The difference with “Tekken” was that Jon Foo was a serious martial artist, and many of the other actors were, as well. Many of them were actual fighters, so there was very, very little doubling of the actors. If you take a movie like “Tekken” and start doubling people, it loses some of the realism and I think people can feel it. All those fighters were the real deal — Gary Daniels is a world-class martial artist. He played a fantastic Bryan Fury. And Jon Foo, the lead, was great, too.
GS: Am I reading too much into this, or does the film have a strong anti-corporate message?
DL: (laughs) The whole movie is set up to create a kind of political point of view. Alan and I saw in the “Tekken” universe a very unique family dynamic, and the use of corporate elements in the story. So it’s not an accident. We have Microsoft, and BP, and Sony, and companies like that, that have more influence than some countries do. So we came up with this scenario where corporations would work out their disputes in this gladiator-style exhibition.
GS: At the end of the film, Jin does not kill kill his father.
DL: That’s right.
GS: How does that solve the problems of the film, if his father is still running Tekken?
DL: If you wait until the very, very end after the very last credits, there is a shot of Kazuya Mishima in jail and he’s pacing back and forth. He’s obviously been captured and held. We also see Heihachi Mishima talking the guards down. So wait all the way to the end and there are two little teaser moments that might help offer clues.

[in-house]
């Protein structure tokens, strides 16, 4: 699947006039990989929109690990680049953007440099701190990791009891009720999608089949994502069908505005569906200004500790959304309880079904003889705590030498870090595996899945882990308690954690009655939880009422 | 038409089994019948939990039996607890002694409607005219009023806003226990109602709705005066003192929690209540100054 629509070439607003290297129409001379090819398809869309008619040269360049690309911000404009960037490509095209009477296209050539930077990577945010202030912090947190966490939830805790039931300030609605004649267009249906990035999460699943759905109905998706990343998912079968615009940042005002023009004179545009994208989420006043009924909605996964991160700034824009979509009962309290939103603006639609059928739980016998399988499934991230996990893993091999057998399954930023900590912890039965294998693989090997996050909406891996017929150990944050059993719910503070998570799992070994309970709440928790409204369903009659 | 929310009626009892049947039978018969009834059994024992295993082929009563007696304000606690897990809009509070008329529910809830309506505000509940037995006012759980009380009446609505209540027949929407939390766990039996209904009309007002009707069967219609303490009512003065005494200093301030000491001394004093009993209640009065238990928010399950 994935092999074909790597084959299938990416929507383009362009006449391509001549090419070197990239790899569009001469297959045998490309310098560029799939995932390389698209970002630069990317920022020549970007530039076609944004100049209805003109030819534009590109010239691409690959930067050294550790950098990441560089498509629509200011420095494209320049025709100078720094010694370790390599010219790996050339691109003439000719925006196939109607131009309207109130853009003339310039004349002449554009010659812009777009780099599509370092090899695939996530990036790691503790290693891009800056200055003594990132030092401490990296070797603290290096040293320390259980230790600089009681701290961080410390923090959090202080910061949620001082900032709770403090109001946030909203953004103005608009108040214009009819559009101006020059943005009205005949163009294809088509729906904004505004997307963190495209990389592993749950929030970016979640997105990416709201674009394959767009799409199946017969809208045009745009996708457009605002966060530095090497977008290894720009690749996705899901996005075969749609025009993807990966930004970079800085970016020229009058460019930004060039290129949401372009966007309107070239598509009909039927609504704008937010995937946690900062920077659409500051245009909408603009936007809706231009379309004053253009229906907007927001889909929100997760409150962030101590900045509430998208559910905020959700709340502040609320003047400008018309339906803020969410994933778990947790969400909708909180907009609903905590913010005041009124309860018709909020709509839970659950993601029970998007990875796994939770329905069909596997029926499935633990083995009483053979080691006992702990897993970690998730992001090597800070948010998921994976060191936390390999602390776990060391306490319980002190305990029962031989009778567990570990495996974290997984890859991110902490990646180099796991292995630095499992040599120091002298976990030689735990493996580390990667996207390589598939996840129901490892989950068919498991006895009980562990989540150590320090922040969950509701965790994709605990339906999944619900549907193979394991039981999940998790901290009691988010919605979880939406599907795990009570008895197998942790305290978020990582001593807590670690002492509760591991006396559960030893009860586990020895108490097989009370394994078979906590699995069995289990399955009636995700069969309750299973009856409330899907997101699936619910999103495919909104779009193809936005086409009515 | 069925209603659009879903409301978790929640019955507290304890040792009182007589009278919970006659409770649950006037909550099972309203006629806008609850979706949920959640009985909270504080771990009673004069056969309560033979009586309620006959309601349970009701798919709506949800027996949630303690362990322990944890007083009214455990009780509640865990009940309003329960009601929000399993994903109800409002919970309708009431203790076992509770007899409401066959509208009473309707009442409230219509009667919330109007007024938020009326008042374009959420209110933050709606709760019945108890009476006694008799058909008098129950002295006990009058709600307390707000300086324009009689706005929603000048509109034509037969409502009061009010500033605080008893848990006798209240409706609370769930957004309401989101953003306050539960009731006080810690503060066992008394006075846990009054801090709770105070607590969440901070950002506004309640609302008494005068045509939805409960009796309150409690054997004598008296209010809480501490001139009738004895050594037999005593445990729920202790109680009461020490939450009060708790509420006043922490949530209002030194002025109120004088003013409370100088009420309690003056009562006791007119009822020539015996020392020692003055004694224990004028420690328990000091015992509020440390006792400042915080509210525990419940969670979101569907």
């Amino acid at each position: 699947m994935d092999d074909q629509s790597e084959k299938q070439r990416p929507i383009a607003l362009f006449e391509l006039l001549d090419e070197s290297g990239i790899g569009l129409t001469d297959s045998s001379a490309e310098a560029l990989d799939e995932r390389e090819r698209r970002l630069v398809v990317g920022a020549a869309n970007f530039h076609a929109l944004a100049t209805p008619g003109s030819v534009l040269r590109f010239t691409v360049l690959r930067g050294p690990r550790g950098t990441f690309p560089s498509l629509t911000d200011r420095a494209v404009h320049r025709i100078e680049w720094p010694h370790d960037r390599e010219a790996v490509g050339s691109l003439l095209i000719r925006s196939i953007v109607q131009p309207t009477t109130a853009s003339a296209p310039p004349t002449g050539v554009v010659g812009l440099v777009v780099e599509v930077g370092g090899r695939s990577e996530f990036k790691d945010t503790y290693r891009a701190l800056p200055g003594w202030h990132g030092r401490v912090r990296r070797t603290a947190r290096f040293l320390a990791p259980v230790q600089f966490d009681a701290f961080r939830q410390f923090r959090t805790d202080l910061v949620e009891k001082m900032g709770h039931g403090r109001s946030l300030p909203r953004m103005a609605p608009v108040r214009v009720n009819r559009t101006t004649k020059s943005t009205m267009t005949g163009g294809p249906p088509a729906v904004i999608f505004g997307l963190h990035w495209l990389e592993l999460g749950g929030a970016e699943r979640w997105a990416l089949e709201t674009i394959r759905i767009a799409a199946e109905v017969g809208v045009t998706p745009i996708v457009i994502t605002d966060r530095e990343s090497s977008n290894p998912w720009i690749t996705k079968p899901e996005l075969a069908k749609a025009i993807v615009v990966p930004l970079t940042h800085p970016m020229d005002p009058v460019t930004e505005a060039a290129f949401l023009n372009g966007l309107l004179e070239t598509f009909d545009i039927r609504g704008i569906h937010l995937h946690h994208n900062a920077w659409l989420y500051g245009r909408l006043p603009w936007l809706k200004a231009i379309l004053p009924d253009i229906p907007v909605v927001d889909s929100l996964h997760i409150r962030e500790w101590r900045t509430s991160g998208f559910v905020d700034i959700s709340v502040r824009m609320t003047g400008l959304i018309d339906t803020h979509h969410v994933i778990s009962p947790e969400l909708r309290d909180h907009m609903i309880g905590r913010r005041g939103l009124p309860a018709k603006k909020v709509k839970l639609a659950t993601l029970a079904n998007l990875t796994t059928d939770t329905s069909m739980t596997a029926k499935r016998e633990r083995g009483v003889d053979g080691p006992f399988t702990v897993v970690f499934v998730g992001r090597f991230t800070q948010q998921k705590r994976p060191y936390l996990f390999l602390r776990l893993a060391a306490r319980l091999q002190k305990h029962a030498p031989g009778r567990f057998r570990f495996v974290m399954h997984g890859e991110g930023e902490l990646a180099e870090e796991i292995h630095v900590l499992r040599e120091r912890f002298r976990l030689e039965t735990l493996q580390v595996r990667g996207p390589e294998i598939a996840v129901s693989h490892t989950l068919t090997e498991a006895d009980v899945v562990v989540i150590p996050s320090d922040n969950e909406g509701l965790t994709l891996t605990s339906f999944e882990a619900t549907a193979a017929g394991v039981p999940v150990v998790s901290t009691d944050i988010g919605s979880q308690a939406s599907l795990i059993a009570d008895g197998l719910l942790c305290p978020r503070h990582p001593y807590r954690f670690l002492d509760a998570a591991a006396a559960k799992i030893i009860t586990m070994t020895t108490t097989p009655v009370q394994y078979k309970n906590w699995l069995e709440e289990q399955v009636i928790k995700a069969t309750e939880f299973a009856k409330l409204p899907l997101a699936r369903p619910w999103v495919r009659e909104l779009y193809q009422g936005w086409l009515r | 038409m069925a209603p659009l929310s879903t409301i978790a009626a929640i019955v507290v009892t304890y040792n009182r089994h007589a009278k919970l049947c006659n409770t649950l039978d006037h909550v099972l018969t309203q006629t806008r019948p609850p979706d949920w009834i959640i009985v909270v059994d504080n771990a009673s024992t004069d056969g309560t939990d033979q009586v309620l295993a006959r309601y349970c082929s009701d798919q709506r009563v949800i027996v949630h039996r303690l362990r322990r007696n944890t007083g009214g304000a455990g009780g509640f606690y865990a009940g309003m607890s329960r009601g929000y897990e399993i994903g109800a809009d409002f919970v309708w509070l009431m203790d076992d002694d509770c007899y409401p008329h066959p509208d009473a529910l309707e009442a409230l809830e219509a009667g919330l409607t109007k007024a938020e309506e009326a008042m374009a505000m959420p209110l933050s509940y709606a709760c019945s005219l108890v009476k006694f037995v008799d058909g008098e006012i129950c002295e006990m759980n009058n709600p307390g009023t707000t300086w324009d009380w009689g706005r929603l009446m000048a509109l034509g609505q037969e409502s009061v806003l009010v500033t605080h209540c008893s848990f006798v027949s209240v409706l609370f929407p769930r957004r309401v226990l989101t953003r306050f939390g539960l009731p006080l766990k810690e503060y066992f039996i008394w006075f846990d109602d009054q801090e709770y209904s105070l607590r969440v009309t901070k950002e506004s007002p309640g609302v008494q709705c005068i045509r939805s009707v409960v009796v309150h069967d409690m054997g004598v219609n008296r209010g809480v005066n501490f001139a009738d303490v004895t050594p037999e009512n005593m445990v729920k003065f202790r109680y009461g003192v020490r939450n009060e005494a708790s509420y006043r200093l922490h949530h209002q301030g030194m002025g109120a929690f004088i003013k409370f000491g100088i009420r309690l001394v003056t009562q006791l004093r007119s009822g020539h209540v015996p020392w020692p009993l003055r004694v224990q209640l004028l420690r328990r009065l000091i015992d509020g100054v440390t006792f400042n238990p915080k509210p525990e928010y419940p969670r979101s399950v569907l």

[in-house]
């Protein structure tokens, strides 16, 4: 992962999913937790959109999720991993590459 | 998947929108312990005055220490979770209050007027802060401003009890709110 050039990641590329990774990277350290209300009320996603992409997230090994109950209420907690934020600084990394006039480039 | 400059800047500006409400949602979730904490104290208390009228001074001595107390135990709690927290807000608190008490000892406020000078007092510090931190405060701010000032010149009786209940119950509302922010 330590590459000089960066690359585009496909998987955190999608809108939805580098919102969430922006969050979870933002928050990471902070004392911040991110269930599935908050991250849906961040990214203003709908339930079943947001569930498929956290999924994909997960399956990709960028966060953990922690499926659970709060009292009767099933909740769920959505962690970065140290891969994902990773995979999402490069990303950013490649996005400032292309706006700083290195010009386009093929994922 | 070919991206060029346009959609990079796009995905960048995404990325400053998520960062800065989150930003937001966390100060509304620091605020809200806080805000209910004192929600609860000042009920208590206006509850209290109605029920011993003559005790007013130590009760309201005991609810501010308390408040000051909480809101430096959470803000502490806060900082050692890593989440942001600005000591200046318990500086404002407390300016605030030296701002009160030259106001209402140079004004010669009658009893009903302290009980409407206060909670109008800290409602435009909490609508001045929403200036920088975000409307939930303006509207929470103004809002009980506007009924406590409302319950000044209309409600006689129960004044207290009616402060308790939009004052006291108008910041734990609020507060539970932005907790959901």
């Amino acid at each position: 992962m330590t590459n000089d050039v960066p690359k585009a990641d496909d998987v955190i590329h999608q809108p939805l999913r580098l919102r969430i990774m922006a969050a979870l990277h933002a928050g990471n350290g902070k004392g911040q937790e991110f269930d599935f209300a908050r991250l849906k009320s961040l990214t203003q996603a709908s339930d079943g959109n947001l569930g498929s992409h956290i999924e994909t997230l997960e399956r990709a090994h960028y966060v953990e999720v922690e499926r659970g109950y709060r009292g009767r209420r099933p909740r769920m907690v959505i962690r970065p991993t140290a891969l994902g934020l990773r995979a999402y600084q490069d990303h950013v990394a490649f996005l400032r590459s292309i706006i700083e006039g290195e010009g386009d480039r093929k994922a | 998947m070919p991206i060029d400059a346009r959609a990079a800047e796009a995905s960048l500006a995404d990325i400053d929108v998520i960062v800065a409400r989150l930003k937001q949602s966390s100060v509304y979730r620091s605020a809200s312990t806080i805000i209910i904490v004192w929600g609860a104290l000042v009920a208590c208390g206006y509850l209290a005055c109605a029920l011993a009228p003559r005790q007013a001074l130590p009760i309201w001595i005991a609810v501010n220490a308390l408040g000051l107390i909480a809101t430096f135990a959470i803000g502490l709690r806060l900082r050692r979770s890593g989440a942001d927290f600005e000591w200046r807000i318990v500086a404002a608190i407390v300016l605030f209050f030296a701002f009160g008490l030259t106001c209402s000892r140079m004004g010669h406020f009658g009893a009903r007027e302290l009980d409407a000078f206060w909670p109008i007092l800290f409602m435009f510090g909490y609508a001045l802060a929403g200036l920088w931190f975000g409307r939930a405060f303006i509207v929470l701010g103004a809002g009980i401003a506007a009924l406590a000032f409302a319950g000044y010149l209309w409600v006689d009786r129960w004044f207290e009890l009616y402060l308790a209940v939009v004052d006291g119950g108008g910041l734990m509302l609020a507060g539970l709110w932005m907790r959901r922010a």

GS: Which, of course, implies a sequel.
DL: Well, that’s the case in any film.
GS: (laughs) That’s true. But this film deserves a sequel. Taking a simple video game and turning it into a complex movie — I was impressed.
DL: Thank you. I appreciate that.
GS: I have to ask… Was the character Raven modeled off of Wesley Snipes, or is that a coincidence?
DL: That is a total coincidence. That wardrobe, the hairstyle and the glasses are directly lifted from game. The “Blade” people may have seen Tekken, I don’t know. But that’s definitely a reference to the game and not Wesley. (laughs) I mean, Wesley would have been fantastic. I wish we could have had him. I worked with Wesley for “Murder at 1600”, but he’s had some legal difficulties… he would have been great.
GS: What would you say to those who write “Tekken” off as just a fight movie?
DL: Well, the fighting is part of the plot, but it’s really a device to push the story arc. And I think it’s bigger than that, because it’s really this whole other world — we have the world of Tekken, but also the Anvil. And there’s the age-old theme of a son avenging his mother’s death.
GS: Jin is a strange protagonist, though. He’s a good guy, avenging his mother’s death, but he has his own moral flaws. I mean, he seems to completely forget he has a girlfriend once he meets Christie.
DL: Yeah, Jin gets caught up in the world of Tekken. He makes this allegiance with Kelly Overton… they get pretty flirty, but it never comes to anything. The idea was that he realizes who he is, what he needs to do and then go back to where he’s from. He ultimately leaves Christie and he goes back to the Anvil. He’s a small-time guy in a big city, but he ends up going back. I think your point is a fair criticism, and all I would say is that I think it’s realistic — that is something that would happen in real life. I think his eyes got big when he saw everything around him.
GS: Thanks so much for your time, Dwight… I can’t think of any more questions right now.
DL: Well, thank you for your interest, Gavin.